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Cacti

Cacti

Family: Cactaceae

Status: Not Listed

Classification: Plant

Description

The family Cactaceae comprises many species of flowering plants with succulent (water-storing) stems. The presence of a structure called the areole sets cacti apart from all other plants. Areoles give rise to flowers, new branches, and spines. There are many different types of spines—some are soft and feathery to protect the plant from intense sunlight, while others are tough and sharp for protection. Cacti may be one of the few sources of water in arid regions, so spines prevent animals from accessing their supply of water. To prevent water loss, cacti are covered with a waxy substance called a cuticle. Another way they conserve water is by opening structures called stomata at night, rather than during the day like most plants. Stomata are microscopic pores on the plant through which carbon dioxide enters for photosynthesis.

Cacti vary in size based on their species. Perhaps the smallest cacti species is Blossfeldia liliputana, a South American plant that’s less than an inch (2.5 centimeters) in diameter when fully grown. The tallest cactus, the Mexican giant cardon, reaches over 60 feet (18 meters).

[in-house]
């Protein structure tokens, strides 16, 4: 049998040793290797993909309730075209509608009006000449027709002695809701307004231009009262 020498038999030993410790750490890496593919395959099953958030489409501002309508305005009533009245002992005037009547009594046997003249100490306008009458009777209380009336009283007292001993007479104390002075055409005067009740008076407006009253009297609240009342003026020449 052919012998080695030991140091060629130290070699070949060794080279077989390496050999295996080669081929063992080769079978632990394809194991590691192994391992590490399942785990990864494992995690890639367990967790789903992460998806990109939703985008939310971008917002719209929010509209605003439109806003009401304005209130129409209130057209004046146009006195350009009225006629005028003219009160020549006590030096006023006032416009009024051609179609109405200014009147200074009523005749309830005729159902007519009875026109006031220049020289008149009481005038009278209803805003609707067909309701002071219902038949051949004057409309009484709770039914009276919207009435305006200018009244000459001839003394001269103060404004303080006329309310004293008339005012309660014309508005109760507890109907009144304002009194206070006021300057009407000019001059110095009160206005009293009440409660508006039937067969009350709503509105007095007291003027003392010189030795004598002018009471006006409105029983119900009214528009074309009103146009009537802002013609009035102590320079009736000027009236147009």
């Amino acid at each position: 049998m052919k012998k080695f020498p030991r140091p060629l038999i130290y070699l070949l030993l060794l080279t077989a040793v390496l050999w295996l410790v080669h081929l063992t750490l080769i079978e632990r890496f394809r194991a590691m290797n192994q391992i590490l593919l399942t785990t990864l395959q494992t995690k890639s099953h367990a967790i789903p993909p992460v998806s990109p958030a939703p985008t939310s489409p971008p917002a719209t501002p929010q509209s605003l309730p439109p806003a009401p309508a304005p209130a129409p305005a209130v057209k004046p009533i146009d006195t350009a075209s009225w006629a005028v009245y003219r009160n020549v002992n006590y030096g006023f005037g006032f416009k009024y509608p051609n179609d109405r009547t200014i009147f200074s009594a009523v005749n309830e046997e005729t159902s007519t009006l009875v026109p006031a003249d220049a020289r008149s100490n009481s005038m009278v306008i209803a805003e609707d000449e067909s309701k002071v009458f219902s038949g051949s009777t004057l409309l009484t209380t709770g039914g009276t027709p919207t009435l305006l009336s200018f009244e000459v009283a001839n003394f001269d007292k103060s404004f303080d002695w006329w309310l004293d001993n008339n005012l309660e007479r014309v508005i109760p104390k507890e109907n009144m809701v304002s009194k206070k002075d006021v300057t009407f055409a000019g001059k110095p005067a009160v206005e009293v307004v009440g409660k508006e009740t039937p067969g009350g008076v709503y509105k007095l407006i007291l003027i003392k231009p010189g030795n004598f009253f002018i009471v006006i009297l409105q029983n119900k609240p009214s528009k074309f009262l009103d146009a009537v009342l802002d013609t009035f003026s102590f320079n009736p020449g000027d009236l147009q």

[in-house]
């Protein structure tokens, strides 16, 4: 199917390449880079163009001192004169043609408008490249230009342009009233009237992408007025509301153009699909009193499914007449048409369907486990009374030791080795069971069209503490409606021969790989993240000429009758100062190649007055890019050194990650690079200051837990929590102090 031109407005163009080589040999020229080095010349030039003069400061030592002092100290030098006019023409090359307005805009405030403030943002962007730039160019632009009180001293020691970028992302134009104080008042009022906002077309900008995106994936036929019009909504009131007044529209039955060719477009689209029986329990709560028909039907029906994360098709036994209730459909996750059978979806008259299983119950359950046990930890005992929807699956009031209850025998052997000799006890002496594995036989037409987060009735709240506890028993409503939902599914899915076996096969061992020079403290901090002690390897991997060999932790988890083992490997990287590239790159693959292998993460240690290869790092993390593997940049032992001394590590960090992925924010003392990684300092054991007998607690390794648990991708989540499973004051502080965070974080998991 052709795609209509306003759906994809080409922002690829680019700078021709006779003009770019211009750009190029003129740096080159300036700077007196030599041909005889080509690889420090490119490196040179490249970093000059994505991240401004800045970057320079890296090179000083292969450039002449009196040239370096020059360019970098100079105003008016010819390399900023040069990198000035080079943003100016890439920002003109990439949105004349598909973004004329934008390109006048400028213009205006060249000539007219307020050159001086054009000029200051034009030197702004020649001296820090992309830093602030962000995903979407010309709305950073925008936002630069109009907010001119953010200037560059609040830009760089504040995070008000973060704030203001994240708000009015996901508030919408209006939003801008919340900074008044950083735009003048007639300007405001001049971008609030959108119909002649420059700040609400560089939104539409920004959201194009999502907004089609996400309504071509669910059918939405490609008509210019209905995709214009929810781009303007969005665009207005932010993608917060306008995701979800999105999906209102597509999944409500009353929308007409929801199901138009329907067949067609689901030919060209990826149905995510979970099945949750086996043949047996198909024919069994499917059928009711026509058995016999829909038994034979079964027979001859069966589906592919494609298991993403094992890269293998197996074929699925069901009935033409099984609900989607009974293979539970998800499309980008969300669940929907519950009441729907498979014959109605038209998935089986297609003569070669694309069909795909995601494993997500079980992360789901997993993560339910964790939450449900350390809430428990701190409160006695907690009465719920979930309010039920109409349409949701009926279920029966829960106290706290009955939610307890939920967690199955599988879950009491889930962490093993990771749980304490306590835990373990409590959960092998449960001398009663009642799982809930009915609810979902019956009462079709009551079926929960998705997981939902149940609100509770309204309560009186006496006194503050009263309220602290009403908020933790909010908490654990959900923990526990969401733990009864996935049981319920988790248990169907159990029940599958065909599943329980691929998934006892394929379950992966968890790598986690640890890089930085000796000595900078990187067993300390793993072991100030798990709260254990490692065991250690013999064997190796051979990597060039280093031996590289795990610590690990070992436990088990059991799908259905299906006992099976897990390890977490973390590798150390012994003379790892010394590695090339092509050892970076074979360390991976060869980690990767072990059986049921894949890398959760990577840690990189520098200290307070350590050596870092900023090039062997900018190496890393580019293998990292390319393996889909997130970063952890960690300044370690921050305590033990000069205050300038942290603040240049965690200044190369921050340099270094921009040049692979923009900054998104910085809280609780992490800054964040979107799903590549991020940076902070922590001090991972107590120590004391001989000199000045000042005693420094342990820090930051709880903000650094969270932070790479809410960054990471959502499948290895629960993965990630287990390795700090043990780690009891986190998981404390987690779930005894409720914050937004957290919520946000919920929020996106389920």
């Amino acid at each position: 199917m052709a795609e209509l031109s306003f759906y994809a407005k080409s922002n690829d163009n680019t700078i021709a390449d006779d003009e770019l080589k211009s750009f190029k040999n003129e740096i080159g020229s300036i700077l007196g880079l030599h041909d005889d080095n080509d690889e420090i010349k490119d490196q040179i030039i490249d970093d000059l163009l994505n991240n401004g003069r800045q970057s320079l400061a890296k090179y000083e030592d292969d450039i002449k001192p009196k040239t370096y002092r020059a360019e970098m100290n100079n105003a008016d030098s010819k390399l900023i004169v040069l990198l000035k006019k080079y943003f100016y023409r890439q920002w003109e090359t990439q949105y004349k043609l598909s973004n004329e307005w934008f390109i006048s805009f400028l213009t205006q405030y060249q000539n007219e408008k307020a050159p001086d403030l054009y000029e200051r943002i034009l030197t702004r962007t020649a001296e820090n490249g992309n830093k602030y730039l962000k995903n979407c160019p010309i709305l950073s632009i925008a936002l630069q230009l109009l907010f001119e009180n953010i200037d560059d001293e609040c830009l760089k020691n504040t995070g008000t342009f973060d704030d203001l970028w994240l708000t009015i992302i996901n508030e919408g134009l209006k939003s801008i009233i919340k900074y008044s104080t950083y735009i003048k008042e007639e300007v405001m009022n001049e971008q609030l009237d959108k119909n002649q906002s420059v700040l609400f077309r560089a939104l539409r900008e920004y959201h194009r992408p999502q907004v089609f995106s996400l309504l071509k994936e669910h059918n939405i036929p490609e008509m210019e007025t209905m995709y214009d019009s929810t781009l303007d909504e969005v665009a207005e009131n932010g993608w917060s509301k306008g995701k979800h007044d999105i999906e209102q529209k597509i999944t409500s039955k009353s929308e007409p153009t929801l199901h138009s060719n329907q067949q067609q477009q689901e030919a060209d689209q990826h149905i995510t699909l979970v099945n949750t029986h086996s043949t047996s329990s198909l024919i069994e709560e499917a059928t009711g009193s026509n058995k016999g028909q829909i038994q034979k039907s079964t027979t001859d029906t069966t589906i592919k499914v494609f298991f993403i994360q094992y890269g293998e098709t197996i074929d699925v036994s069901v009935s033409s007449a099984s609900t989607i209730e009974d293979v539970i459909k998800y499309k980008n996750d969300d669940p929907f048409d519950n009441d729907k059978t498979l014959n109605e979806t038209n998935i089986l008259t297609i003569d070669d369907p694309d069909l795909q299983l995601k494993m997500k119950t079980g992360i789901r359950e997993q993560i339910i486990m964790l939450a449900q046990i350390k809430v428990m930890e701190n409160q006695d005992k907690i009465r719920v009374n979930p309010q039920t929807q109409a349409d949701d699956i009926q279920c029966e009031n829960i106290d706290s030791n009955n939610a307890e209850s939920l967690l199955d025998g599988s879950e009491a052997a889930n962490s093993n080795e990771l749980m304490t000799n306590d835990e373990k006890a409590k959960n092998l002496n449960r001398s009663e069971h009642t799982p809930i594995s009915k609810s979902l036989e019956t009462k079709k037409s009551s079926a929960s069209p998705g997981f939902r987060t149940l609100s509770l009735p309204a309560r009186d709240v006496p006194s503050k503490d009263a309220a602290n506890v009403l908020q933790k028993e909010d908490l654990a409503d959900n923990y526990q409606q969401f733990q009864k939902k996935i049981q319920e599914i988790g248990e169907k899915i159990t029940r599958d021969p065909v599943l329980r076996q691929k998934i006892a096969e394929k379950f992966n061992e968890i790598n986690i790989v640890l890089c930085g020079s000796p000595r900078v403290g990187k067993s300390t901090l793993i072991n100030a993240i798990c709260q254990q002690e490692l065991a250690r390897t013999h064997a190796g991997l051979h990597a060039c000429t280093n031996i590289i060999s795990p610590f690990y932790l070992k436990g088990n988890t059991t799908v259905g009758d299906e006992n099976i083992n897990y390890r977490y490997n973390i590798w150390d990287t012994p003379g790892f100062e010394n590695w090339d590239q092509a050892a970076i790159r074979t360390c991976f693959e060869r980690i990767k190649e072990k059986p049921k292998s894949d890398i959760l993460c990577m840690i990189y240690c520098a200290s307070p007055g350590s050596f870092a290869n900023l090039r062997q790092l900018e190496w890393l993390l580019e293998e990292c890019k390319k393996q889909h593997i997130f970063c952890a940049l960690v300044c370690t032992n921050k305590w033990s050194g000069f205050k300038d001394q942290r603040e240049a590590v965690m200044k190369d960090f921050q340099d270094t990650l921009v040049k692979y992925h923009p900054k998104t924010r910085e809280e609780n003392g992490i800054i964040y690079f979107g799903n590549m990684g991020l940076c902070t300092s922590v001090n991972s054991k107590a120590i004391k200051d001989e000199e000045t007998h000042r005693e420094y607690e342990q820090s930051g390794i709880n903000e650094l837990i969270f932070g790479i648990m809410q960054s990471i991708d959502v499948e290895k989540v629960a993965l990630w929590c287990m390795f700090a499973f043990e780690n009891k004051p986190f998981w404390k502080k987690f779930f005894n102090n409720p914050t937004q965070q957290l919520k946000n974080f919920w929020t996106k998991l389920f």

Range

Almost all genera of cacti arose in the Americas and are distributed from Canada to Chile. They are now found in many parts of the world, especially Australia, South Africa, and Mediterranean countries.

Cacti are sometimes thought of as strictly desert plants, but many species, such as the prickly pear cactus, are found in a number of habitats.

Life History

Cacti are flowering plants that produce seeds. They are able to bloom every year, but they will produce an abundance of flowers in response to heavy rains. Flowers differ in appearance and scent to attract specific pollinators, such as insects and bats. Cacti are slow growers and can live for many years. For example, saguaro cacti can live up to 175 years. They do not grow their first arms until they are between 75 and 100 years old.

Conservation

Cacti populations are stable overall. Certain species, however, are declining due to removal from the wild to be used as ornamental plants in xeriscaped lawns (landscaped areas that require little or no irrigation).

Fun Fact

The root systems of most cacti spread out close to the surface to absorb as much rainwater as possible. Some species are so good at storing water that they can live in drought conditions for several years.

Sources

Cactus & Succulent Society of New Zealand, Inc.

Colorado State University Herbarium

University of Texas

USDA Natural Resources Conservation Service

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